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Posts Tagged ‘La Roux’

Thursday, June 7th, 2012

Sense

Review of Amanda Mair’s Amanda Mair

Photo By Kjell B PerssonKjell B PerssonIt’s not unfair to say that Labrador Records has something of a “house sound”, and not just for the Swedish accents. With acts like The Radio Dept., Acid House Kings, and Sambassadeur on their roster, they’re a reliable source for warm, fuzzy, indie pop-ish sounds and so when they announce a new signing, it’s usually worth paying some attention – even when on paper the artist doesn’t seem have much in common with the rest of their roster. Or in the case of Amanda Mair, especially when. Not many labels would sign a 15-year old singer-pianist on the strength of her raw talent – there weren’t even any demos – but Labrador did just that in 2010. And having given her a couple years to hone her craft before sending her into the studio with Philip Ekström of The Mary Onettes and the result – her self-titled debut, released in Sweden in February and in North America this week – has proven worth the wait.

It’s hard not to want to use Mair’s youth as a qualifier for offering praise, but the fact is that Amanda Mair would be an accomplished collection of polished pop and piano balladry from an artist of any age. Mair does just fine on the latter with a direct, unadorned presentation – her voice is innately suited to tugging at the heartstrings – but Ekström deserves credit for making the former so sonically dense and interesting without overwhelming her. The choice of a lightly but distinctly ’80s production style is an interesting one, considering those years were a distant memory before Mair was born, but it really does work – for those old enough to remember the era, the sounds are familiar but Mair’s presence is so fresh that it never feels deliberately retro or nostalgic.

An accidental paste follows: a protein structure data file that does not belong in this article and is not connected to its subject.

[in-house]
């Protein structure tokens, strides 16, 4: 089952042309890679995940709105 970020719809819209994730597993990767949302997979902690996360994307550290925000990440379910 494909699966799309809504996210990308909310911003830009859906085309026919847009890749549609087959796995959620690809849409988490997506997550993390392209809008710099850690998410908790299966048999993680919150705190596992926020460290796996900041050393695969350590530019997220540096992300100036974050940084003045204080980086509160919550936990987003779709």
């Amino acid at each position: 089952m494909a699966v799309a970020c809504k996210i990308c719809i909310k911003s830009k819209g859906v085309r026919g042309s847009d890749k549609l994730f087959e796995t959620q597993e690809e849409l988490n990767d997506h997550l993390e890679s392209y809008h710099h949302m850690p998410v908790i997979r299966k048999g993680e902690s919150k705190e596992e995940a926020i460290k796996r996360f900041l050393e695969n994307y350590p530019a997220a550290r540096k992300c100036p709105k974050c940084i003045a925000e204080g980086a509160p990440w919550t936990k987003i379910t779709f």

Her lyrics may come across a bit vague – one would hope she doesn’t yet have the sort of life experience that would allow her to pen truly pointed, emotional songs – but that gives them a sort of universality that serves her well and the delivery is well-balanced between earnest open-heartedness and knowing wisdom. I suspect every review of this record closes with some sentiment along the lines of how good she already is and how much better she’ll surely get as she gains more experience, but it really is true. And while Mair’s upside is astonishing, don’t assume that Amanda Mair is all about potential – she’s already arrived.

There’s a stream of the album available at MTV, but it’s geoblocked to the US. Americans, have at it. Everyone else, just trust me.

MP3: Amanda Mair – “House”
MP3: Amanda Mair – “Sense”
MP3: Amanda Mair – “Doubt”
Video: Amanda Mair – “House”
Video: Amanda Mair – “Sense”
Stream: Amanda Mair / Amanda Mair (US only)

Anna Ternheim released her new album The Night Visitor this week, and it’s available to stream in whole at Spinner.

MP3: Anna Ternheim – “Walking Aimlessly”
MP3: Anna Ternheim – “The Longer The Waiting (The Sweeter The Kiss)”
Stream: Anna Ternheim / The Night Visitor

NPR is streaming The Tallest Man On Earth’s new album There’s No Leaving Now ahead of its release next Tuesday. Kristian Matsson hits the stage at the Queen Elizabeth Theatre on June 15.

MP3: The Tallest Man On Earth – “1904”
Stream: The Tallest Man On Earth / There’s No Leaving Now

Interview, The Music, and The Herald Sun talk to The Hives, in town at The Sound Academy on June 26.

Rolling Stone talks to Sigur Rós’ Georg Holm about their new album Valtari, from which they’ve released another video from their “Mystery Film Experiment” series. They play Echo Beach on August 1

Video: Sigur Rós – “Varúð”